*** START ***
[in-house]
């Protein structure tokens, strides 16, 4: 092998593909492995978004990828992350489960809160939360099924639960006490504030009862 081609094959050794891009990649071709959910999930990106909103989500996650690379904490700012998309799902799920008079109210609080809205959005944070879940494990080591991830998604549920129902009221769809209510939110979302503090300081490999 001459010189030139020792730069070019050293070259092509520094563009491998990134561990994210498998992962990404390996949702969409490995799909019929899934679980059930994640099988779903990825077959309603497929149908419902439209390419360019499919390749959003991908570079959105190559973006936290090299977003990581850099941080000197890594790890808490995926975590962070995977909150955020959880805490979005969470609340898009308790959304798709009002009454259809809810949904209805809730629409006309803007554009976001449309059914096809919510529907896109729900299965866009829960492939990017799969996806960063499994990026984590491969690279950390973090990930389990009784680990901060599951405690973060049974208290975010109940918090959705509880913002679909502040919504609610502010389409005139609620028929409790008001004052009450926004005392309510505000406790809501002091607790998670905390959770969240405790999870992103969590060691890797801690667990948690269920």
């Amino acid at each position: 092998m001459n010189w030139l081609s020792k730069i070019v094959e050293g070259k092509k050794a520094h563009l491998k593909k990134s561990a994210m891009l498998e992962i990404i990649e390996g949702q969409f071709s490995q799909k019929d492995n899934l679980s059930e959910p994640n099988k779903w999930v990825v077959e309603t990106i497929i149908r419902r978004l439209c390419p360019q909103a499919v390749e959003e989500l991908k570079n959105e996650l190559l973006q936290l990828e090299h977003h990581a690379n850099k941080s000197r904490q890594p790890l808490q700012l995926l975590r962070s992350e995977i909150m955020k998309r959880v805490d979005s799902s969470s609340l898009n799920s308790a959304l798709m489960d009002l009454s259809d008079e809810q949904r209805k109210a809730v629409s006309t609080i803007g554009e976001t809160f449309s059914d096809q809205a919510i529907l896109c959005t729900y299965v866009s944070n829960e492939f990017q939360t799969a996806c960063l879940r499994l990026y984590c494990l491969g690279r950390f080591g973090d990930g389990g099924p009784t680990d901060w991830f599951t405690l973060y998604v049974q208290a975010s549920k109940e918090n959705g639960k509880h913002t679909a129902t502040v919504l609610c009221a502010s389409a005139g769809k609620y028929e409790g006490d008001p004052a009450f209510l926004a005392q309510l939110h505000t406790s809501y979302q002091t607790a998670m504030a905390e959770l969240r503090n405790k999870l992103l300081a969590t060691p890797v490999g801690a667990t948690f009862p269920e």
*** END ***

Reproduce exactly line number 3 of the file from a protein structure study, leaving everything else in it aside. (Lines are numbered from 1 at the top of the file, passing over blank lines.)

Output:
């Amino acid at each position: 092998m001459n010189w030139l081609s020792k730069i070019v094959e050293g070259k092509k050794a520094h563009l491998k593909k990134s561990a994210m891009l498998e992962i990404i990649e390996g949702q969409f071709s490995q799909k019929d492995n899934l679980s059930e959910p994640n099988k779903w999930v990825v077959e309603t990106i497929i149908r419902r978004l439209c390419p360019q909103a499919v390749e959003e989500l991908k570079n959105e996650l190559l973006q936290l990828e090299h977003h990581a690379n850099k941080s000197r904490q890594p790890l808490q700012l995926l975590r962070s992350e995977i909150m955020k998309r959880v805490d979005s799902s969470s609340l898009n799920s308790a959304l798709m489960d009002l009454s259809d008079e809810q949904r209805k109210a809730v629409s006309t609080i803007g554009e976001t809160f449309s059914d096809q809205a919510i529907l896109c959005t729900y299965v866009s944070n829960e492939f990017q939360t799969a996806c960063l879940r499994l990026y984590c494990l491969g690279r950390f080591g973090d990930g389990g099924p009784t680990d901060w991830f599951t405690l973060y998604v049974q208290a975010s549920k109940e918090n959705g639960k509880h913002t679909a129902t502040v919504l609610c009221a502010s389409a005139g769809k609620y028929e409790g006490d008001p004052a009450f209510l926004a005392q309510l939110h505000t406790s809501y979302q002091t607790a998670m504030a905390e959770l969240r503090n405790k999870l992103l300081a969590t060691p890797v490999g801690a667990t948690f009862p269920e």